Back when I was a teen and allowed to be a fan out of sheer loyalty, or whatever other reason I wanted, Dick Tomey, who passed away last night, was my coach.
He was not my coach as in playing for him, of course, but as in me rooting for his team. Same with Les Murakami and Dave Shoji. The teams they coached at the University of Hawaii when I was in high school here, and then later when I attended school at Manoa after transferring home from a mainland college, were special to me; I cared if they won or lost for personal, and not yet professional reasons.
The other two always had winning seasons and were national championship contenders in the 1970s and 1980s. Tomey did not and was not, but you could tell he had something special brewing with the UH football program, and he took it to a significantly higher level before moving on to Arizona in 1986.
When I became a journalist, I learned I couldn’t be a fan anymore. Tomey and the others were no longer my coaches, but they were people I interacted with at my job. I had to figure out how to deal with that.
I was in awe of all three of them when I first tried to relate to them on a working level, interviewing them and writing about them and their decisions that led to wins and losses. Eventually I got used to it with Murakami and Shoji, but never quite, for a long while, with Tomey.
Maybe part of it was because I only interacted with him a handful of times before he left after the 1986 season. But there was something else.
It wasn’t an uncomfortable feeling, just different. Murakami, and to a lesser extent, Shoji, had a way of (at times) making even a college student or young professional reporter feel like an equal, if even for just a few minutes during an interview. Murakami would give you a beer after you asked him why he chose to have his batter bunt with one out. Shoji would throw a funny quip into his answer of a tough question once in awhile.
When I interviewed Tomey he wasn’t all business, but pretty close to it. More than any other coach at UH that I’ve dealt with in nearly 40 years, he possessed the bearing most like that of a CEO, or a high-ranking military officer. That’s why I often say he would’ve been an excellent athletic director, mayor or even governor. In addition to that powerful boss persona, Tomey had a deep love for Hawaii.
Of course he wasn’t perfect. He threw a cup of soda on an impatient columnist once, and he used a four-letter word during one of those walking-off-the-field radio interviews.
But 99.9 percent of the time he was extremely professional and extremely inspirational.
In 2005, Tomey was starting his first season as head coach at San Jose State. At the time, he was 67, and the career leader in coaching victories at BOTH Hawaii and Arizona. Think about that for a second … this was a man who knew how to deal with all kinds of different people, and make large groups of young people work together successfully.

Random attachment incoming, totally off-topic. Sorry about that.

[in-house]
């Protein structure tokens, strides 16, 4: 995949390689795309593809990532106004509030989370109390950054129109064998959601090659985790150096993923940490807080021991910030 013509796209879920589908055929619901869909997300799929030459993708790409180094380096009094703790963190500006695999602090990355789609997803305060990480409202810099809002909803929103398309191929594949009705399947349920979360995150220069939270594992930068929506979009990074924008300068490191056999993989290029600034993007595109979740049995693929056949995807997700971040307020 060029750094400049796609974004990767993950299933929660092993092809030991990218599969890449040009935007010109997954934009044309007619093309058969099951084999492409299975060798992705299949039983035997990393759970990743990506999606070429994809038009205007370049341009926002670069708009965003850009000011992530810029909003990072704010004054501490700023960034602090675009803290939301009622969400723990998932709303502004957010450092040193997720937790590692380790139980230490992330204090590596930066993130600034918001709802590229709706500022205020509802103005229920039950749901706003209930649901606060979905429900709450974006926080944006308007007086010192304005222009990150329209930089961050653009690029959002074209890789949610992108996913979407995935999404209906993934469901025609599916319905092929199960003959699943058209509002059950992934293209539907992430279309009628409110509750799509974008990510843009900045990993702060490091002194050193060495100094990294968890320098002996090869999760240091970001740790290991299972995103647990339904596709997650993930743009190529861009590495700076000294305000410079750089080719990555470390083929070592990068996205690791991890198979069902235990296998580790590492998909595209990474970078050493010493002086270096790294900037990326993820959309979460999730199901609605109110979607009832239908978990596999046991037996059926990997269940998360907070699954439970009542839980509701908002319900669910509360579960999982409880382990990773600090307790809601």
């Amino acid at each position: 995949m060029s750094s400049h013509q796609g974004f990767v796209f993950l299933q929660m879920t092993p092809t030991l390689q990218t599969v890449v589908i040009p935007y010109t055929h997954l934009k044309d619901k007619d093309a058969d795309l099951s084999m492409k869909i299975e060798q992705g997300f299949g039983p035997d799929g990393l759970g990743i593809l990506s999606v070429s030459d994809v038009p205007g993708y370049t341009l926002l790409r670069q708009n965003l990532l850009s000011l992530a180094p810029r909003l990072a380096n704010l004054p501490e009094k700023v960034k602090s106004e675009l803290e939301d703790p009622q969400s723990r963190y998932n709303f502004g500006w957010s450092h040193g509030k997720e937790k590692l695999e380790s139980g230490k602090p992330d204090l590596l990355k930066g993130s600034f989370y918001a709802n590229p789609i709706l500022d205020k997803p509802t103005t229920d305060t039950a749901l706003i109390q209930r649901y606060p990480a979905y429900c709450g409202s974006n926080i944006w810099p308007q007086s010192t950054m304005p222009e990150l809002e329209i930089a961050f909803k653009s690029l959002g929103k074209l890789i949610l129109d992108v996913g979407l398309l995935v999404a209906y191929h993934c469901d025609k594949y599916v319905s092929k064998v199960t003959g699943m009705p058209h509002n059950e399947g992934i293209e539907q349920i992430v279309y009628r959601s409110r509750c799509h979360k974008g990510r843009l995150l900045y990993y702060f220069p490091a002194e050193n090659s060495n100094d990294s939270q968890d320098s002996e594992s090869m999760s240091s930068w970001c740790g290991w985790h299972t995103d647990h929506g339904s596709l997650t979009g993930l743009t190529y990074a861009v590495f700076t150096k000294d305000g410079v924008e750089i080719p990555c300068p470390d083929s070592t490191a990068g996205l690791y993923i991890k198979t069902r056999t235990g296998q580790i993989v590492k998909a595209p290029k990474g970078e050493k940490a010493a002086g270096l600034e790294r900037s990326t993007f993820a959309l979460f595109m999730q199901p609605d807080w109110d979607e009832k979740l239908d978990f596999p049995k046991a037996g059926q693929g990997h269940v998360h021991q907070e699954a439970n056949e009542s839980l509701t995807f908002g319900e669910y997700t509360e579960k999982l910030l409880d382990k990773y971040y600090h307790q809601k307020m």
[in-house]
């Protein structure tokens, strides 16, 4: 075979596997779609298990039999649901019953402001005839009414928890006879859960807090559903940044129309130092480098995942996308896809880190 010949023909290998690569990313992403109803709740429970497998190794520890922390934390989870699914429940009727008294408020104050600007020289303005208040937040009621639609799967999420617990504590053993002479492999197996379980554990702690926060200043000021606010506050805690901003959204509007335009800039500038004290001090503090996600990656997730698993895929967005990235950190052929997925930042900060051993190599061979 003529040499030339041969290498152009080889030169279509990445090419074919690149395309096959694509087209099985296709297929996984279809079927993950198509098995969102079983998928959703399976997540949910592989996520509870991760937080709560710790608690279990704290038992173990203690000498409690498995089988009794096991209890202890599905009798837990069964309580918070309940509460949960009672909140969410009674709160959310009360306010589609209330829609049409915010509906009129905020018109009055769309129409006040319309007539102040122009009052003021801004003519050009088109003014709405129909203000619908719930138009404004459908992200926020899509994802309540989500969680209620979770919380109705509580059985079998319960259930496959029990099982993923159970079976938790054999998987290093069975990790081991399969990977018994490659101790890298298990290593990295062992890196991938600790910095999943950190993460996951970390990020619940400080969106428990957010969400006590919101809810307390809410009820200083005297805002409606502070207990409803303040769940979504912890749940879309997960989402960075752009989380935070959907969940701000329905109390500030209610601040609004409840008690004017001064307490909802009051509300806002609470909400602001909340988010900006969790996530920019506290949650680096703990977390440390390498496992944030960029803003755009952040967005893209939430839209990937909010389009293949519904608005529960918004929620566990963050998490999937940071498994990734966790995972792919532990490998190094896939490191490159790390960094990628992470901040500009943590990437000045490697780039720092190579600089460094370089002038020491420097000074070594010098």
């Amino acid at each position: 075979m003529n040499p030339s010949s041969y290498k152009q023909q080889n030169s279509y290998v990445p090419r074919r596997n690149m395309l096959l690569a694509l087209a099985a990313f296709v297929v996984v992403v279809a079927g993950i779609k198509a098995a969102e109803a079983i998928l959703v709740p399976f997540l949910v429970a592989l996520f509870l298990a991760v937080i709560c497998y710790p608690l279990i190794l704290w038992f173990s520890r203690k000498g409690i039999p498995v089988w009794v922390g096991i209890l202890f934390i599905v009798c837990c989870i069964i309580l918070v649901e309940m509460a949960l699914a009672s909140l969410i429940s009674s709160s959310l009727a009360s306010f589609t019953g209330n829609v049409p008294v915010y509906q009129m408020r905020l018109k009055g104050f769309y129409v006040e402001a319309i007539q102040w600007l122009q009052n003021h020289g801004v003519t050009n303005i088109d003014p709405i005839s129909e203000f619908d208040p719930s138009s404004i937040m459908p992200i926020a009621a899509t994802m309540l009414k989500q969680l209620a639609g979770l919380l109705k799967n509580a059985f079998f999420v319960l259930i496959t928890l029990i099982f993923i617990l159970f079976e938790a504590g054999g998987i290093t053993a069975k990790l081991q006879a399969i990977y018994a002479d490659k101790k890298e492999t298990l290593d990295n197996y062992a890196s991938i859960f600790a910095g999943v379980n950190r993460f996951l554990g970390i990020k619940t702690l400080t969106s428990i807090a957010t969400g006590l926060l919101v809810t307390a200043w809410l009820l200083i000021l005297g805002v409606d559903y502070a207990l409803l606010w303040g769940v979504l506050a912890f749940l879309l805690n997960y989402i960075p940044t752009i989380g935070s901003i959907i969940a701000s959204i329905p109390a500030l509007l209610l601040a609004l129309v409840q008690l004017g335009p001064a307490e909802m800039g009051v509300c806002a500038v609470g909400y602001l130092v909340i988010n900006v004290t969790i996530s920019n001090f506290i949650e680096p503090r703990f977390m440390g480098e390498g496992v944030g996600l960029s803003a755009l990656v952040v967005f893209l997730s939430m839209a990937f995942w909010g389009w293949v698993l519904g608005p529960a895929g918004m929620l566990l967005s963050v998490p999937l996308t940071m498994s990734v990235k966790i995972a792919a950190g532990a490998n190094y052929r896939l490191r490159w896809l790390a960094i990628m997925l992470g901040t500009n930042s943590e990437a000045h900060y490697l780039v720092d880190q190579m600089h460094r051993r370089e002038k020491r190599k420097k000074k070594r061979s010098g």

Ken Margerum, who was a former NFL receiver and UH assistant, was on Tomey’s first staff at San Jose State. I think he captured Tomey’s interpersonal style best when he told me, “He treats people with respect and not intimidation.”
On that same day, a couple prior to his Spartans taking on June Jones‘ UH team for the first time, I met with Tomey in his office at the San Jose State athletic offices. He showed me a picture on the wall of his 1977 UH team, his first as a college head coach.
We went row-by-row, naming names and comparing notes on how great they were, and what they had gone on to do. This was the first time I got to see the real Tomey, the CEO veil removed, as he smiled through memories of his first UH team.
I always knew Tomey had plenty of gravitas. The few minutes shared over that photo confirmed he had plenty of aloha to go with it.
We’re not really supposed to care about what coaches think about what we write about them. As long as we are fair and accurate and don’t quote them out of context, it’s all good.
As a writer, I always try hard for the unattainable perfection. But there was something about Tomey that made me try even harder; when I wrote about him, I always made that fourth check of a tricky spelling, or that extra phone call to verify an already verified fact through a third source.
He was never my boss, he never taught me a writing or reporting technique. I was never “on his team,” literally or — after those pre-reporter days — figuratively.
But — through his examples of professionalism and caring for others — Dick Tomey will always be someone I consider my coach.